Just as an aside, I like the direction IF has been going lately. More frequent content, and more coverage of lower cost headphones. The uber flagships might be fun to look at, but they're out of most people's price range. I would imagine most are looking in the sub-$200 range. There's a lot of choices there, including entries by well known makers, but there's surprisingly little information and few in-depth professional reviews for most of these models. I know that this is because companies are eager to send out samples of their latest and greatest, rather than sending lesser models which by design aren't as impressive--it's probably difficult to get hold of samples of lower end models. Still, it's nice to see coverage in this space, and hopefully other makers will follow suit in sending along big boxes of their not-flagship models for review.

Argyris's picture

Looking at the full-sized version of the measurements, the channel matching isn't quite as good as I initially thought. Still probably better than most $70 and below headphones.

brause's picture

Sure, it will have its shortcomings, but it will also work well with a phone or dap.

drm870's picture concur with the others that it's exciting to have a major headphone company making good products with real consistency from the top to the bottom of their product line. (Though I can't say I'm surprised it ended up Sennheiser.)

Magick Man's picture

I don't think these are quite as good as the OG CALs, sonically, but they are a lot more solid and comfortable, so I'd recommend people try both, if they can.

brause's picture

Since this headphone has control buttons, it should be easily driven by a phone. I ordered it from at 41.05 CAD (32.74 US Dollar). The item has small cosmetic imperfections. But the leaves me cash in pocket for more Hawaii shirt (silk).

GNagus's picture

This feature was not mentioned in the review. Can I hear myself in the headphones?

donunus's picture

The only bad thing about these inexpensive senns is that they distort at pretty low volumes. Based on my last few purchases anyway... like the hd461i, HD598SE, and the smaller on ear models. The hd600 and 650 doesn't really have that problem.

brause's picture

I eventually paid $20.55 CDN for the Senns HD box with adapter and pouch missing...bargained down on the phone.

This left me with cash in hand for new top-of-the-lineHawaii shirts...Tyll, you must be blushing when watching the following...where Dr. Schweinsgruber takes on a real Sennheiser clone:

GiovanniZ's picture

I've written a couple of articles about headsets, and I have included a Sennheiser models in one of them. They make amazing headphones for gaming and listening to music.

Good job with the article, very informative.

Smartseoworld's picture

I have similar one like this, but I think this is better and I will definitely want to check it out

ksx4system's picture

Thanks for this amazingly insightful review. You've helped me to choose the best headphones within its price range the most :-)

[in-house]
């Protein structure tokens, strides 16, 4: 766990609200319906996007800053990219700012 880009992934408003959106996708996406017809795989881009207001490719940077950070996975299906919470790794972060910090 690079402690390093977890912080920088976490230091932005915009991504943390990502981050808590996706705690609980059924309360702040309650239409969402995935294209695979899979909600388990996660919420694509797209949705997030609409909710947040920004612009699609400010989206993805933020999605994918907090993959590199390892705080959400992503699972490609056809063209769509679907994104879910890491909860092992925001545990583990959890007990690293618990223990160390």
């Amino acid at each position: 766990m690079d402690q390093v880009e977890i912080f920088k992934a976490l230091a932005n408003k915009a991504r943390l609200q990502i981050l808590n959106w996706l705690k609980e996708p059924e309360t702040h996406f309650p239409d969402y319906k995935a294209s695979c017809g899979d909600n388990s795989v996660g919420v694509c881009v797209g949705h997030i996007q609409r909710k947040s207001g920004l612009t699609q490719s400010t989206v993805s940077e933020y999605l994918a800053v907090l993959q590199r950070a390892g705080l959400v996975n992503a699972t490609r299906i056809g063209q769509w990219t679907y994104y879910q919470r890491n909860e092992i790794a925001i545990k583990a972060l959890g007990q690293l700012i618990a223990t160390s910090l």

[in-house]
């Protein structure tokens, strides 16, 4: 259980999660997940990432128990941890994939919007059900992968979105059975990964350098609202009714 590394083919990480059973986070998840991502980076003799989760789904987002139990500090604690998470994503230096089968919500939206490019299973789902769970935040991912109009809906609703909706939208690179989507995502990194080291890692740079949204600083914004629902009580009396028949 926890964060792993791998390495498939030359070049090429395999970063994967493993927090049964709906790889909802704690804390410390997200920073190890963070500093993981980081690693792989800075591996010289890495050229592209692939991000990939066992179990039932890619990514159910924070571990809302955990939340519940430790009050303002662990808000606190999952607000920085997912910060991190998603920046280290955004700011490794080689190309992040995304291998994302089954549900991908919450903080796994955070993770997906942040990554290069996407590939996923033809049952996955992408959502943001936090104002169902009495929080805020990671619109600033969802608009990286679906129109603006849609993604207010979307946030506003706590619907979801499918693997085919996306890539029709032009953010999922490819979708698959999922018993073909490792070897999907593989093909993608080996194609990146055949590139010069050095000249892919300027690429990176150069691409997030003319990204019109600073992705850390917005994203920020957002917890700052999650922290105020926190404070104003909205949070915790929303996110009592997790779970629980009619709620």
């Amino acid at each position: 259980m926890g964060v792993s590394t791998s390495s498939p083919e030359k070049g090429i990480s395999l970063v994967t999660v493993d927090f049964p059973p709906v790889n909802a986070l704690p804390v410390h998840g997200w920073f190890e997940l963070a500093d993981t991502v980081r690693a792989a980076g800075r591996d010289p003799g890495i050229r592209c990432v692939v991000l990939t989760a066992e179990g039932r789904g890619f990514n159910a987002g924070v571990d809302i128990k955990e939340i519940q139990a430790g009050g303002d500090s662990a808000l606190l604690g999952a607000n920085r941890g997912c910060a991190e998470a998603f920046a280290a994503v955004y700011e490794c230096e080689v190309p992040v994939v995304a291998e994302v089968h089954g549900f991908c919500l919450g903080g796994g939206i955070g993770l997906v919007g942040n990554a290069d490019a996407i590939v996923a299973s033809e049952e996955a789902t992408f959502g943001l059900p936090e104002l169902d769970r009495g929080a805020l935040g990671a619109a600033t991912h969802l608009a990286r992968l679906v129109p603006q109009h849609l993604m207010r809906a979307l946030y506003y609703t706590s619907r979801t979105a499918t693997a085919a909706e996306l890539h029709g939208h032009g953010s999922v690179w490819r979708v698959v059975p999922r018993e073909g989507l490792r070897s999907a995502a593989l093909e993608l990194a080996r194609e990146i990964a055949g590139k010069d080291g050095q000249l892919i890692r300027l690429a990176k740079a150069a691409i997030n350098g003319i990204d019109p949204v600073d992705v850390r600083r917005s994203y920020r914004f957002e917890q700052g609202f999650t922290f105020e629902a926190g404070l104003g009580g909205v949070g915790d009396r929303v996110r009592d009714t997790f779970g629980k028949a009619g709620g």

I can happily confirm that it doesn't clamp over head too hard (actually clamping force is VERY light even out of the box - I've only stretched them as shown on video once, then it's just perfect even for multiple hours of listening).

ad meritum: Sennheiser sold one more pair of HD471i to a happy customer and Inner Fidelity got new VERY happy and regular reader :)

alex costa's picture

The only bad thing about these inexpensive senns is that they distort at pretty low volumes. Based on my last few purchases anyway... like the hd461i, HD598SE, and the smaller on ear models. The hd600 and 650 doesn't really have that problem.Teer results today

youreye's picture

Hi Tyll, all! Just wondering, got the 471i now. They sound really good I think. I've used some aftermarket ear pad from Brainwavz on my Monoprice headphones and they felt very good. The question is what kind of pads ca I use with the 471s? Will de 569 pads fit? Thanks!

HeadPhoneFAN's picture

Hi Tyll,
Great review as always. I appreciate that.
We are waiting for your HD 461 review.

chezib's picture

it got ruined and i'm using the long long cable which is not very comfortable....

Daryn Plasticmask's picture

An open letter to anyone who might know enough about HEADPHONES to help me:
I’m profoundly deaf, which is to say that I can hear above 126 decibels. Barely.
What I’m needing, what I’m looking for, is a set of headphones that will handle at least 130 decibels.
I have a little 40 watt amp that I use with my PC’s soundcard, and a headphone booster. But the closest I can get it to manage, is around 126 decibels, and the headphones blow out EVERY TIME. Some sooner than later, but without fail, they will eventually fail.
So I asked the manufacturer of the amp if I needed a bigger amp (more watts) or what… in order to achieve that 130 decibel goal. He responded that even with FOUR watts, there’s no reason why I can’t get 130 decibels out of “the right set of headphones”.
When pressed regarding what he meant, I’ve gotten no response. So I do not know what to look for.
I have learned that the size of the driver isn’t the issue, the kHz isn’t the issue, and the only thing I’ve noticed about the ohms that they list on the box is that the higher the ohms the less I can hear; the quieter the headphones are, when the ohms are higher.
So, can YOU help me? If you know what you’re talking about when when it comes to headphones… what do I need to look for to get 130 decibels out of a set of headphones??
Thanks very much